The $100 Laptop

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The $100 Laptop

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Mesh to Internet

Mesh Networking

Access to the Internet Is Just a Mesh Away.

One of the goals of the $100 Laptop program is to provide access to local networking and to the Internet for children across America and around the world. The children most likely to receive a $100 laptop will not have access to or be able to afford a direct connection to the Internet, and there will be no skilled network administrators in many areas. The solution to the connectivity issue lies in the emerging technology of mesh networks, which automates the creation of a resilient network. Even if no connection to the internet is available, the nodes in the mesh can communicate with each other, like an office LAN (local area network), without requiring any administrative set up or oversight. Joining the local mesh is no more complicated than turning on the computer.

Roughly following “Tech Target” and "Telecom Glossy 2K” definitions, we define a mesh network as follows: "A mesh network is a network that employs one of two connection arrangements, full mesh topology or partial mesh topology. In the full mesh topology, each node is connected directly to each of the others. In the partial mesh topology, nodes are connected to only some, not all, of the other nodes." Note that these definitions mention no dependency on any time parameter -- nothing is necessarily dynamic in a mesh. However, in recent years, and in connection with wireless networks, the term "mesh" is often used as a synonym for "ad hoc" or "mobile" network. So, when we speak of a wireless mesh network, we assume a network that handles many-to-many connections and is capable of dynamically updating and optimizing these connections.

To better understand the concept, think of our potential customers in Cambodia. If a school in Cambodia had a hardwired Internet connection (backhaul), they could use a WiFi signal to transmit a wireless connection outside of the school. As each logged on to the network, each students laptop would act as a node in the mesh network and add to the reliability of the overall system. The school could then minimize its costs of broadcasting its single by installing a minimal amount of radio towers around the school to provide access to all of the students. In a simplified example, the mesh network is self-healing, as it finds the best way to keep a user connected.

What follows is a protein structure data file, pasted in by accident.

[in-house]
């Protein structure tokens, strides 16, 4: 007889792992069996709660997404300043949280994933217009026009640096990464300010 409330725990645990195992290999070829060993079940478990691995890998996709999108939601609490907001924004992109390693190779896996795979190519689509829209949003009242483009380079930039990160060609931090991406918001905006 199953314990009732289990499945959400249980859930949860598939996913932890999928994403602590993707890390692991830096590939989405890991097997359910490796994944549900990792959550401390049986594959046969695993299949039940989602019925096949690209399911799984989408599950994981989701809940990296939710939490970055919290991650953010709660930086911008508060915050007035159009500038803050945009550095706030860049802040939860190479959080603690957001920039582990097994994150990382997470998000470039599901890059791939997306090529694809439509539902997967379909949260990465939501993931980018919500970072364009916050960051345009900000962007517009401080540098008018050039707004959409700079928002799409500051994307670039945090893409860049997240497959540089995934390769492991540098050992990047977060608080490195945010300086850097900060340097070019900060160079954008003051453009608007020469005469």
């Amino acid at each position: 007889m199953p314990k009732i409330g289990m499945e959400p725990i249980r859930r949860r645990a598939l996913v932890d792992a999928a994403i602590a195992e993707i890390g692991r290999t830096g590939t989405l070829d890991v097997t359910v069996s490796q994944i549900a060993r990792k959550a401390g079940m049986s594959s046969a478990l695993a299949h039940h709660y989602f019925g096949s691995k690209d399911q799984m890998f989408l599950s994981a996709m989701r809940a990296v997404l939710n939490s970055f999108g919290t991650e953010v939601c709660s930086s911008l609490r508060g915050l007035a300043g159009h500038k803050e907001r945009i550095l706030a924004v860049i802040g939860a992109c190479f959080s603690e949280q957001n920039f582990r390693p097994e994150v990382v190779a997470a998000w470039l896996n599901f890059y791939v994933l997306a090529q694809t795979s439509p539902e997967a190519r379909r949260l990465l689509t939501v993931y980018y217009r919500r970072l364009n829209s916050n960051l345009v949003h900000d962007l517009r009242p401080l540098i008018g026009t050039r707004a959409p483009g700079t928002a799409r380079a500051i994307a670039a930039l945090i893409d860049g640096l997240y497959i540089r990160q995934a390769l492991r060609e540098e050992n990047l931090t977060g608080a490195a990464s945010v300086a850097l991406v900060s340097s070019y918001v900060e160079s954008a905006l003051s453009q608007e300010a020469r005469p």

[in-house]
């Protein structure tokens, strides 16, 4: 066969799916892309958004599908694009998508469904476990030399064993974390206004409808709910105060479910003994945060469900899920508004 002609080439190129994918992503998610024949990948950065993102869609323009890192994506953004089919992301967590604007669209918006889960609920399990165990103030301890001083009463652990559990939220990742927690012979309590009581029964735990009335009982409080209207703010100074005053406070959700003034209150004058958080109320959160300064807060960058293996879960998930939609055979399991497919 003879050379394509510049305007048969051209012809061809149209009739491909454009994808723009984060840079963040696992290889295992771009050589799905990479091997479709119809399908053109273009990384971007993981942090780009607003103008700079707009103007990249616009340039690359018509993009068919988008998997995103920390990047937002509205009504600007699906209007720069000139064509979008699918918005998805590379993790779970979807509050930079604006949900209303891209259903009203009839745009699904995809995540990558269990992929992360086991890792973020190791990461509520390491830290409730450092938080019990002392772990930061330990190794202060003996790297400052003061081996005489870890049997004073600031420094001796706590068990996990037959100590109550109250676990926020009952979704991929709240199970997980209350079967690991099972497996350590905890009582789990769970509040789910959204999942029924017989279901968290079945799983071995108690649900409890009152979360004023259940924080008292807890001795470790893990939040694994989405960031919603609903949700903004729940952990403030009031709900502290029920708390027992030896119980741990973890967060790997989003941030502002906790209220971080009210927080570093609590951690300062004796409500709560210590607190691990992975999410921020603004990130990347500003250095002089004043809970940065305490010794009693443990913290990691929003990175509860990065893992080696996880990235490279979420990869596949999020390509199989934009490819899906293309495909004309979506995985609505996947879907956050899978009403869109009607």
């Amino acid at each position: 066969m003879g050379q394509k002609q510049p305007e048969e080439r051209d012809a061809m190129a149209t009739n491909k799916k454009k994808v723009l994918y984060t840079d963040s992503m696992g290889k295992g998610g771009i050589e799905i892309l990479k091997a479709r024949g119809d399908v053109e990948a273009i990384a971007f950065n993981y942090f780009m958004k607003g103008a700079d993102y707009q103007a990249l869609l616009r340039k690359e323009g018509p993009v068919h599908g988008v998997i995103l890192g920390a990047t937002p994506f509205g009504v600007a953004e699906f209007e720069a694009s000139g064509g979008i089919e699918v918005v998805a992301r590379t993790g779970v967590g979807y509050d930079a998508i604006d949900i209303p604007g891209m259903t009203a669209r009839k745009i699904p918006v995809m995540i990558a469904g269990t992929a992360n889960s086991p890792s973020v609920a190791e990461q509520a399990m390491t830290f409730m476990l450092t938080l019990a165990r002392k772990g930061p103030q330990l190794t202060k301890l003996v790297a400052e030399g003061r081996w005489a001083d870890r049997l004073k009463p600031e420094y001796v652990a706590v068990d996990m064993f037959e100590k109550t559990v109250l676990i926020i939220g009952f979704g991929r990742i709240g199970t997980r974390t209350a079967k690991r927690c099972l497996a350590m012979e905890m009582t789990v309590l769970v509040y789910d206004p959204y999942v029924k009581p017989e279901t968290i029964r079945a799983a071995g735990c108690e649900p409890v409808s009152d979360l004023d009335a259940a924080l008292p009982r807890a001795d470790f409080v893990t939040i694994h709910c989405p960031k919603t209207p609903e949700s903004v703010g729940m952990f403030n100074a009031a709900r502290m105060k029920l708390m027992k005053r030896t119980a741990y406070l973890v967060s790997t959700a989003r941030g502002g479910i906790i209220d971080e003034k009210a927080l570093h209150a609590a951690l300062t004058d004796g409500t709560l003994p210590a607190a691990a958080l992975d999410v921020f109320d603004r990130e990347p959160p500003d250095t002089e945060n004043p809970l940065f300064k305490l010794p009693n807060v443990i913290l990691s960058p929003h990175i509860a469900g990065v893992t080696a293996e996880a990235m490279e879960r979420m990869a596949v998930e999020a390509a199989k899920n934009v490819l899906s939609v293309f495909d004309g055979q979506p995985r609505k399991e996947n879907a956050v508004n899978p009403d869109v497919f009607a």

Simple Mesh

It is important to remember that the mesh network can be anchored by physical connections to the Internet. In the mesh network, they refer to these hard-wired connections as the backhaul. The mesh network can either support many users to a single backhaul, or provide multiple routes to multiple backhauls through the interconnection of the nodes in the mesh. Large mesh networks utilize mesh routers strategically located throughout the network. The routers send signals directly to the backhaul and reduce the number of “hops” any users has to make to get to the backhaul. The nodes or hops in the network help to create stability in the network, but too many hops will slow the response time down. In intelligent mesh networks, the network dynamically determines the best route through the nodes to connect two ends points or in our case two students. When a network break is detected, like a student turning off his or her computer, the network will dynamically determine a new route.

This type of “self-healing” routing is demonstrated in the following video clip showcasing how the Innovative Wireless Technologies mesh system functions. In the clip, you can see how the mini-grids form based on usage and nodes active in the mesh and how the system finds alternative routes when a user drops off.

To see a mesh network model in action, click on the following diagram:

Mesh Network Diagram

The open standard radio technology is creating a competitive environment driving down the costs of optimizing the performance of a mesh network.

The success of the $100 laptops will be compounded by its ability to provide cheap access to the Internet. High volume, open standard radio technology (802.11Wi-Fi, 802.16 WiMax, and future standards) offers the needed platform for the $100 Laptop to network and to gain access to the Internet. Industry coalescence around standards has enabled price, performance and functionality points such that Wi-Fi is now the world’s first global broadband unlicensed radio standard. With this global standard, devices ranging from laptops to PDA’s to cell phones will all provide the needed network to support the $100 laptop with the mesh network needed to get connected. As the number of $100 Laptop owners increase in a given area, the network will grow in strength and reliability, exhibitiing the virtuous circle of network effects.

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Five©2005 WEMBA 2006 Group 5 Fall 2005